The gods represent the transpersonal essence of a situation or trait and help bring it to consciousness. Frank Lloyd Wright’s architecture was meant to represent the spirit or essence of a place, helping one be more conscious and connected with place—be placed and rooted to the land.

The robot as human needs experience of the situated environment of nature to facilitate full human development and to realise our inseparable bond with nature. It is a tragedy that most modern people, especially those living in big cities, have not had the opportunity to spend extended periods in uncontaminated nature so that the beauty, complexity, interconnections of

all elements and the sheer awesomeness of nature can affect and structure their psyches. The human cultural element of our situated environment must develop and pass on stories and teachings about what has been learned about being full human beings who can live sustainability on the land. Sacred sites are an admixture of nature and cultural artefacts designed to educate the soul and reveal how indeed ‘we are all related’.

A crucial element for human development and the analytic process is what contemporary psychologists call the ‘holding environment’ and the ‘analytic vessel’. Jung described this with the symbolism of the alchemical vessel. Ego consciousness needs a certain degree of cohesiveness to function and sustain exposure to powers from the unconscious and impingements from the outer world. The powerful, formative first experience of the container begins with the mother-infant bonding whose quality is determined by how the infant is held and cared for. The mother must do a ‘good enough’ job at this and subsequently withstand the attacks by the infant and young child. Throughout the process, the mother must give the child a sense of being deeply loved (Winnicott 1951, 160, 262-277). Harry Harlow’s experiments with monkeys in the 1950s proved to a disbelieving academia that love is needed for normal development in monkeys and humans (Blum 2002).

The archetype of the Self provides the transpersonal base for the ego in its various stable states. The Self includes the archetype represented by Hermes, who illuminates the chaotic nature of the phase transitions. A protective and sustaining container is needed to negotiate the transitional states. This can be experienced, for example, with a real or imaginary friend or friends, an analyst and the analytic process and ceremonies and meditative practices. Special spots in nature, especially sacred sites, offer a sense of orientation that leads to a feeling of connection, meaning and transcendence. Indigenous peoples believe that a person becomes physically and mentally ill because they don’t see how they fit in with the grand scheme of things; if they lose their spiritual orientation in the world.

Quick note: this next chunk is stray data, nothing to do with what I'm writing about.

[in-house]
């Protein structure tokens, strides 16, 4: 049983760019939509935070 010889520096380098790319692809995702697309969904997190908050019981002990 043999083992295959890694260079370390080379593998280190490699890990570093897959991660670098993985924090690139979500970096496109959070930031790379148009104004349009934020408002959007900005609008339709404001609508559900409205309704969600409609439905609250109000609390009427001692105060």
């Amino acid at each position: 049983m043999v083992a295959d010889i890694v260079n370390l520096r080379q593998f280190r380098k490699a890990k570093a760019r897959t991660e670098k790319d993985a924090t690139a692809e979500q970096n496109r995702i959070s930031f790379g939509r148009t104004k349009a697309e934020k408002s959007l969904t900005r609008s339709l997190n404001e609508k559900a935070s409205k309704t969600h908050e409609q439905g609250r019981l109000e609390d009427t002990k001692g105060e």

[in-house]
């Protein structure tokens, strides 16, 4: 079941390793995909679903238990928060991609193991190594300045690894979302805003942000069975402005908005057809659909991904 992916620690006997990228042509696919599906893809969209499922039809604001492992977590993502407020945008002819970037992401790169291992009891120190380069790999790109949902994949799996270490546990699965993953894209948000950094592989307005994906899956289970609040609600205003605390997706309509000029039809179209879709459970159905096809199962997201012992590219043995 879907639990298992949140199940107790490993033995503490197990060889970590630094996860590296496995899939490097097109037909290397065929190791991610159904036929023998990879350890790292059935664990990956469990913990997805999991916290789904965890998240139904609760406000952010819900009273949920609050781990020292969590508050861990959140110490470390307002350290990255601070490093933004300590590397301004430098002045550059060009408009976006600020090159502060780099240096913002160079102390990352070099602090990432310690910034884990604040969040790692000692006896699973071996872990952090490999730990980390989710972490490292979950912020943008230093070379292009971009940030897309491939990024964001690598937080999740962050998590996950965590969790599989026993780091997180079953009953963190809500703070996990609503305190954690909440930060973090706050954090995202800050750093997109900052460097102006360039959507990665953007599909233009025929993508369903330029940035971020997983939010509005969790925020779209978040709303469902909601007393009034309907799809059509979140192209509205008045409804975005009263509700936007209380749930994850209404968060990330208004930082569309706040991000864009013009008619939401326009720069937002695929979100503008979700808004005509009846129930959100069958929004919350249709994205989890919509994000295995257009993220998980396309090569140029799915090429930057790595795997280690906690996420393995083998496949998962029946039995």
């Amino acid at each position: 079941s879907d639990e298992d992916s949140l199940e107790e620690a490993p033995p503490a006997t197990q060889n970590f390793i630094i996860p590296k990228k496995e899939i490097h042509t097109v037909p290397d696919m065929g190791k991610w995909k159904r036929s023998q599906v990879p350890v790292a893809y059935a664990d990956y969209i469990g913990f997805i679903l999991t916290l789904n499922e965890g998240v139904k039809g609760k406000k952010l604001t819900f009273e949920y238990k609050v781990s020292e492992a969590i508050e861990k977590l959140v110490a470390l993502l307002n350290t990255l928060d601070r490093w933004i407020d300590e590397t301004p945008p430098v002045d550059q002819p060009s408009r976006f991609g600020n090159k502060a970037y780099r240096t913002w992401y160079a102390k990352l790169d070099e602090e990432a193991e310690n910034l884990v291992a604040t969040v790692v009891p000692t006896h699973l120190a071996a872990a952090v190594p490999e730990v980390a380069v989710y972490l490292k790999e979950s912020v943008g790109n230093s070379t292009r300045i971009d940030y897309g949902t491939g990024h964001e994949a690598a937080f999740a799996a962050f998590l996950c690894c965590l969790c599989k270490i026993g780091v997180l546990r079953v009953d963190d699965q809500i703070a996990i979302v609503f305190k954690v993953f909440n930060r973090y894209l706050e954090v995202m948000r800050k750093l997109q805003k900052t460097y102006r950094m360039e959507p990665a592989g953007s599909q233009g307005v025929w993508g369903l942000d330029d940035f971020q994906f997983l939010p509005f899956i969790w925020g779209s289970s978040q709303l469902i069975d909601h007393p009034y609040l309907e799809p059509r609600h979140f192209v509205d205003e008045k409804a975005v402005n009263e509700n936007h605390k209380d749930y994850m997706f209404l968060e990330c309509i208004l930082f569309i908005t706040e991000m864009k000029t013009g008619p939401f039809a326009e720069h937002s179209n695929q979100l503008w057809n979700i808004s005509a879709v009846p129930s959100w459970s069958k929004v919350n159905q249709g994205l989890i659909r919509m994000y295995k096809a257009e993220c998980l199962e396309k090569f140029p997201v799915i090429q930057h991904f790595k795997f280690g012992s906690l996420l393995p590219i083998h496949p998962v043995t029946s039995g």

According to Cheyenne and Sioux accounts, a person becomes the cosmic centre of the universe when observing an equinox or solstice sunrise from a sacred circle (Bender 2002, 5). The alignment at that moment links heaven with earth when the vertical (eternal spiritual) connects with the horizontal (material space- time) manifested as the four directions of the universe (Coe 1977, 14 and Mails 1972, 97-101 referenced in Bender 2002, 5). The individual becomes witness to the moment of creation, a singularity in physics; the presence of the Creator (Bender 2002, 5). One also becomes the cosmic centre when performing a pipe ceremony, where, in loading the pipe, tobacco is offered to the four cardinal directions, plus above and below, before being placed into the pipe. The rising smoke carries the prayers upward from earth and human to the heavens, linking the two realms. A Lakota sweat lodge ceremony begins with the four-directions song and the lodge becomes the sacred centre, the sacred container or temenos. The sacred circle



of the Sundance has the Sundance tree in the centre that links heaven and earth.

The alchemical process of symbolically transforming the lead in one’s life or culture into gold occurs in the space of the sacred container, the alchemical vessel, which facilitates the emergence of an inner centre. In the vessel the roots of destructive old forms can be brought to consciousness and, by the grace of dreams and visions, the formerly bound energy is offered images by which it can flow into life-enhancing and life-sustaining new forms. Being in the centre, be it with an analyst, close friend, sacred site, pipe or sweat lodge, facilitates the ability to remain in the phase transitional space (in DST terms) of the ‘original’ unformed energy. This has been described as being in the Tao that I see as being related to Hermes’ realm. Out of this may come a moment of creation, a rebirth; a singularity in scientific terms. In the Bible, God commanded there be no graven images of It because It can assume any possible image. An image of the Self can age over time as it loses its emotional dynamism and sense of wholeness.

The Self extends across historical time frames, as Jung showed in his analysis of the Christian era. Images and beliefs evolve and even God can die. We see these fractals/archetypes of creation and destruction of forms at all levels of nature, from the molecular to the intergalactic, from the succession of biotic zones to the life cycles of stars. As humans, we can consciously experience these phases physiologically and in the virtual reality of symbolic space—fairytales and alchemy offering prime examples.